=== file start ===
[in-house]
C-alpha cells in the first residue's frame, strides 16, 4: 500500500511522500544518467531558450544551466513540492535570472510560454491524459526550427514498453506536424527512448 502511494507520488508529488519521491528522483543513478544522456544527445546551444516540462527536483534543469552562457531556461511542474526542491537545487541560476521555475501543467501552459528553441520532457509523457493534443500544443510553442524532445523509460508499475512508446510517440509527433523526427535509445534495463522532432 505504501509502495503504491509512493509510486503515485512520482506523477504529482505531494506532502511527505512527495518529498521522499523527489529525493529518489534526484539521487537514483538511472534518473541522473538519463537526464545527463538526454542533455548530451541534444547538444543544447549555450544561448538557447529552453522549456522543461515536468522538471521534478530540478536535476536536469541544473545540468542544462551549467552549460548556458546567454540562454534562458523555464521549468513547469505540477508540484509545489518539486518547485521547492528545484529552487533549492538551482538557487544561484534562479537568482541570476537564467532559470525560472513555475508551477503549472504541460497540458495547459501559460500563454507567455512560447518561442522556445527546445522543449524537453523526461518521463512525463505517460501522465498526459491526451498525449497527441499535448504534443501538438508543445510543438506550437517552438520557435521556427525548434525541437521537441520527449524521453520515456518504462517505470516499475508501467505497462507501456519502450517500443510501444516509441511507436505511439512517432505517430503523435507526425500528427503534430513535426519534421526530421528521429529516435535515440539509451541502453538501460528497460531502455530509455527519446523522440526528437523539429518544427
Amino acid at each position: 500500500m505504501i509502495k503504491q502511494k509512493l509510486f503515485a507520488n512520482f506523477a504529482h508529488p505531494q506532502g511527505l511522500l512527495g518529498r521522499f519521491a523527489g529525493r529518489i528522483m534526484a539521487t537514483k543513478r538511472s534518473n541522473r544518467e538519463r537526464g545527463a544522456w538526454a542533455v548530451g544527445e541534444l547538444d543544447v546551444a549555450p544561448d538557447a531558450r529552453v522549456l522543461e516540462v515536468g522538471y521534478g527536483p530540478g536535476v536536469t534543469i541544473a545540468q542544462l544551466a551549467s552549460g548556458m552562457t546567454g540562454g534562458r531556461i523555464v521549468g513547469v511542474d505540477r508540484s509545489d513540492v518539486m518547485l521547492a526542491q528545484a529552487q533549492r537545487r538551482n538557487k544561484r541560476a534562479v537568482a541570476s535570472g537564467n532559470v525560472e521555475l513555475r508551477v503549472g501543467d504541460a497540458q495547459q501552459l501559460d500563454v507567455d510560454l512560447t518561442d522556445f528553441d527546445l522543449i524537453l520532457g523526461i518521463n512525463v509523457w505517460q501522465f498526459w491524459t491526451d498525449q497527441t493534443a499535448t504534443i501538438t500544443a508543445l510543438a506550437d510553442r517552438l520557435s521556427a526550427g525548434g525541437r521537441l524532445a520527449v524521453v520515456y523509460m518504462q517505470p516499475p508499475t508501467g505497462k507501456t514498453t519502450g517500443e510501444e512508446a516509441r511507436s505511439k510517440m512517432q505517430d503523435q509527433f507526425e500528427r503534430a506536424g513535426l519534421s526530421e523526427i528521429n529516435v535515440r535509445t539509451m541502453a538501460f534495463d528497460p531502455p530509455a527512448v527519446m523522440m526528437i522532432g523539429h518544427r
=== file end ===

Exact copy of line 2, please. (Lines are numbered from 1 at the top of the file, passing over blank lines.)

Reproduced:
C-alpha cells in the first residue's frame, strides 16, 4: 500500500511522500544518467531558450544551466513540492535570472510560454491524459526550427514498453506536424527512448 502511494507520488508529488519521491528522483543513478544522456544527445546551444516540462527536483534543469552562457531556461511542474526542491537545487541560476521555475501543467501552459528553441520532457509523457493534443500544443510553442524532445523509460508499475512508446510517440509527433523526427535509445534495463522532432 505504501509502495503504491509512493509510486503515485512520482506523477504529482505531494506532502511527505512527495518529498521522499523527489529525493529518489534526484539521487537514483538511472534518473541522473538519463537526464545527463538526454542533455548530451541534444547538444543544447549555450544561448538557447529552453522549456522543461515536468522538471521534478530540478536535476536536469541544473545540468542544462551549467552549460548556458546567454540562454534562458523555464521549468513547469505540477508540484509545489518539486518547485521547492528545484529552487533549492538551482538557487544561484534562479537568482541570476537564467532559470525560472513555475508551477503549472504541460497540458495547459501559460500563454507567455512560447518561442522556445527546445522543449524537453523526461518521463512525463505517460501522465498526459491526451498525449497527441499535448504534443501538438508543445510543438506550437517552438520557435521556427525548434525541437521537441520527449524521453520515456518504462517505470516499475508501467505497462507501456519502450517500443510501444516509441511507436505511439512517432505517430503523435507526425500528427503534430513535426519534421526530421528521429529516435535515440539509451541502453538501460528497460531502455530509455527519446523522440526528437523539429518544427